Wednesday, June 13

The Return

Wordsmiths Unlimited is back. Please visit and contribute. You never know what wonderful thing might jump out of your head until you try. Our first assignment isn't due until June 30, but I just had to get this one out of the way so I can concentrate on my next piece(s).

I found this one quite difficult. I don't like the result, although I would like to explore the theme further at some point. (I tried and rejected half a dozen titles. When I was finished I realized that "The Return" could also apply to Wordsmiths. Weird.) After too much tinkering it's best to put it down. Time either brings new ideas, or allows you to put it down in the veterinary sense.


This is a work of fiction. Copyright © 2007 Bolt, Ink. All Rights Reserved.
No portion of this work may be copied, retransmitted, reposted, duplicated,
or otherwise used without the express written approval of the author.


The Return


“Look, Mom! They’re hatching!” Manuel tugged at her grip.

“Hush, Manny. Stay close. Don’t interfere.”

“Why?”

“Remember what Abuelo says. We can’t help.”

Teresa looked down at the eager little boy clutching her hand, so much like Abuelo, her father. Both of them had the same childlike joy of wild places and wild creatures. She was between the two of them, taught by the elder, teaching the younger.

In her own youth, she had begged Papa to take her on his scheduled excursions to monitor the sea turtles. On successive nights they would sit in silence under a gravid yellow moon as female turtles emerged from the surf. They watched the clumsy mothers heave their tired bodies beyond the tide line. Limbs used for swimming were employed in moving sand against unfamiliar gravity. With grunts and eyes dull from arduous labor the females deposited eggs in shallow pits and gently covered them, their maternal duty done. Papa told her that in the ocean they were friendly and graceful. She tried to imagine them under water, free and happy, as she watched them lumber back to the sea.

“Look, Teresa.” Papa whispered. “Look carefully. This is where the beach of the turtles meets the land of our people. We are their brothers and sisters.” Papa said many others had worked hard to make Playa de las Tortugas a refuge, a place where hotels and nightclubs were forbidden. Because of him, she and everyone who visited could witness the return of the sea turtles answering their ancestral call.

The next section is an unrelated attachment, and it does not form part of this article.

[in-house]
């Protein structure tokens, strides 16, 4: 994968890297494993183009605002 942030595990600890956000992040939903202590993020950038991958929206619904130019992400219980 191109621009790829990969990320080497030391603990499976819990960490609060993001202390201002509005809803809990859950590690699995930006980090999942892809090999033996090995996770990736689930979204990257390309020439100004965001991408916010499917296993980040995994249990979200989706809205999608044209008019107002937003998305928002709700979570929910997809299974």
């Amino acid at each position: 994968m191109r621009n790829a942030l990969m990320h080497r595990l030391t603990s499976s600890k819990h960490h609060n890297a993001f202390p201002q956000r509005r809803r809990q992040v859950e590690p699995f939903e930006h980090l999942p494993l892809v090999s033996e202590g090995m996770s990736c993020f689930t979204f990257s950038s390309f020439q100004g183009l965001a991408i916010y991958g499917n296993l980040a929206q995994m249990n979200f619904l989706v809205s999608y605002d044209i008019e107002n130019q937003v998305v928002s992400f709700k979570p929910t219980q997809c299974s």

In the days following she felt she would burst from waiting. She pestered Papa with questions of how and when. She would ask “Today?” and he would reply “Perhaps.” Weeks after the nesting, on a summer day of wide skies and glistening sands, she and Papa ambled beneath the tropical sun. Waves had long since erased the zig-zag trails of the nesting mothers. Teresa squeezed Papa’s hand, full of wonder and anticipation.

“Are they going to hatch?” she asked Papa.

Si. Stay still. Let them be.”

Teresa obeyed. By dozens, then hundreds, turtle hatchlings tottered toward the ocean. She watched one wriggle from the sand and pause blinking against the new sun. After a brief rest it wobbled with alternating sweeps of its flippers toward the surf. Before it could reach home, a gull snatched it from the sand and swallowed it whole. The bird’s meal was quick and without mercy.

“Papa!”

“No, pequeña. It is the way of things.” Horrified, Teresa cried and hated her father.

Now, looking out on the brilliant deep blue, she thought of Papa’s gentle hand. She held Manny’s tiny fingers. A piece of her son was about to be lost to her, a piece of her lost to him. Abuelo would take possession of both.

“Go, little turtles!” Manuel squealed. She hoped he would not hate her for too long. She hoped he would return, like the turtles, to Playa de las Tortugas.


5 comments:

N said...

For the difficulty you had with it, I think it turned out quite well.

You write with an extraordinary depth and attention to detail

Cravey said...

I love this.
I love the descriptors "heave their tired bodies" "unfamiliar gravity" "cried and hated her father"

I love this.

JC

tiff said...

In 500 words......and you don't like it. Hmph.

One suggestion (and it's only because I feel compelled to offer one as part of the WSU exercise) is that the transition from past to present at the end of the story isn't as well demarcated as it might be to help dunces like me track where in time the story is. Might I suggest changing "teresa cried" to Teresa HAD cried" in order to further cement the flashback as history?

Othewise, I still have a hard time believing this was only 500 words. Densesly packed with meaning and tale they are. Not you usual cup of tea, either....what made you write THIS story instead of some other one?

No Celery Please said...

This was really beautiful. I am glad I have a strict rule against reading other folk's stuff until I have written my own. I got to the seagull part and chuckled... just because that's where I went with it.

Anyway... I know how you like the constructive criticism so I will say...

I am unclear as to whether Abuelo is alive and not there, or dead. I think dead. Just not sure. Well, no, ok, read it again... definitely dead.

Really great stuff. I found the description of the mother turtles especially captivating.

Biff Spiffy said...

Good stuff, far richer on human and veterinary levels than anything I could come up with.

I too like the way you handled a child coming to grips with the realities of life, in the hope and seeming tragedy. Stumbled on the flashback transition, but as usual, a 2nd read cleared it up.